ALTAY Ready to Bring New Blood to the Sector
MSI TDR Over the course of 2018, what kind of changes have you witnessed in various indicators for ALTAY, such as its turnover and number of employees?
Baki Şensoy: Since we are dealing with long-term projects, sales figures can fluctuate from time to time. A figure that gives a hint about the future, and to which we attach great importance, is the backlog. This figure basically shapes your future, since it represents a form of commitment. And to meet these commitments on time, you have to take the necessary measures in advance.
Increasing your backlog requires you to work in two ways. You must conduct extensive business development activities externally, while internally, you must prepare for the future.
In 2018, we have increased our backlog by more than four-fold. Given the additional responsibilities this has brought, we had to raise the technical skills of our personnel, while also boosting their numbers. We handle our works and projects in an ecosystem and can form the project teams we require within this ecosystem. Therefore, despite the increase in our backlog, increasing our personnel number by 20 percent proved sufficient. Our team now numbers more than a 100.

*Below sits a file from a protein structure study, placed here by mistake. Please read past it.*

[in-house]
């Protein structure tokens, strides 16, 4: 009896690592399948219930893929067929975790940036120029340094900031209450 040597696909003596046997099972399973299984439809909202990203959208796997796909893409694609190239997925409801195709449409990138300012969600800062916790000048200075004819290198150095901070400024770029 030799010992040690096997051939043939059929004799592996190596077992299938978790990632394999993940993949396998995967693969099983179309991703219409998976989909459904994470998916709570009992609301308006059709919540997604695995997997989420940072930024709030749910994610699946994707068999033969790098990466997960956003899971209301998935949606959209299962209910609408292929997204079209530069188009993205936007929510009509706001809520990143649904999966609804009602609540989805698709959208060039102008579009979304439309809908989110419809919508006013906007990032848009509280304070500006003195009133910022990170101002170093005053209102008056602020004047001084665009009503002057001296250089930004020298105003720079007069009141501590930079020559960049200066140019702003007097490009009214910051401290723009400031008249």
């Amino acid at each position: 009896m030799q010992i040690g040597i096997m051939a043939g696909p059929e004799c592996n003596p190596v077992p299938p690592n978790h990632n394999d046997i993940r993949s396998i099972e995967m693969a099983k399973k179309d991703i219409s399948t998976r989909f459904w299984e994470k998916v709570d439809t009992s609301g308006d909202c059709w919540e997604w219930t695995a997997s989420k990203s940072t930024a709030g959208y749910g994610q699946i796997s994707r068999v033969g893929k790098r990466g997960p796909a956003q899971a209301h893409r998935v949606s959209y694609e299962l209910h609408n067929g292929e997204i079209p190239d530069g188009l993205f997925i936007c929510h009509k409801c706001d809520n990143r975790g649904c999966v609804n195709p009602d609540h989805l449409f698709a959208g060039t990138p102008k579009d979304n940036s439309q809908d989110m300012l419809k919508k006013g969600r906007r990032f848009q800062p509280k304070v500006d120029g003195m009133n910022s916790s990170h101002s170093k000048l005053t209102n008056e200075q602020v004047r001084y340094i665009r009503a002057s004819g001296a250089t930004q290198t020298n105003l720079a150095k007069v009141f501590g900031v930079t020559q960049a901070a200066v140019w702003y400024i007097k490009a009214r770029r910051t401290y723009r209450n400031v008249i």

Increase in personnel number is an important topic for ALTAY. This is because we do not recruit personnel on a project-basis. Here is what lies at essence of our human resources policy: People at ALTAY think long-term, and are able to work here until their retirement. Their job guarantee is their own managers; this is something managers have to strive for.
The total number of workers in our teams working in all of our projects is – if we also include our ecosystem – in the region of 170. In the short-term, we believe that our number of employees will fluctuate within the 100 to 150 band.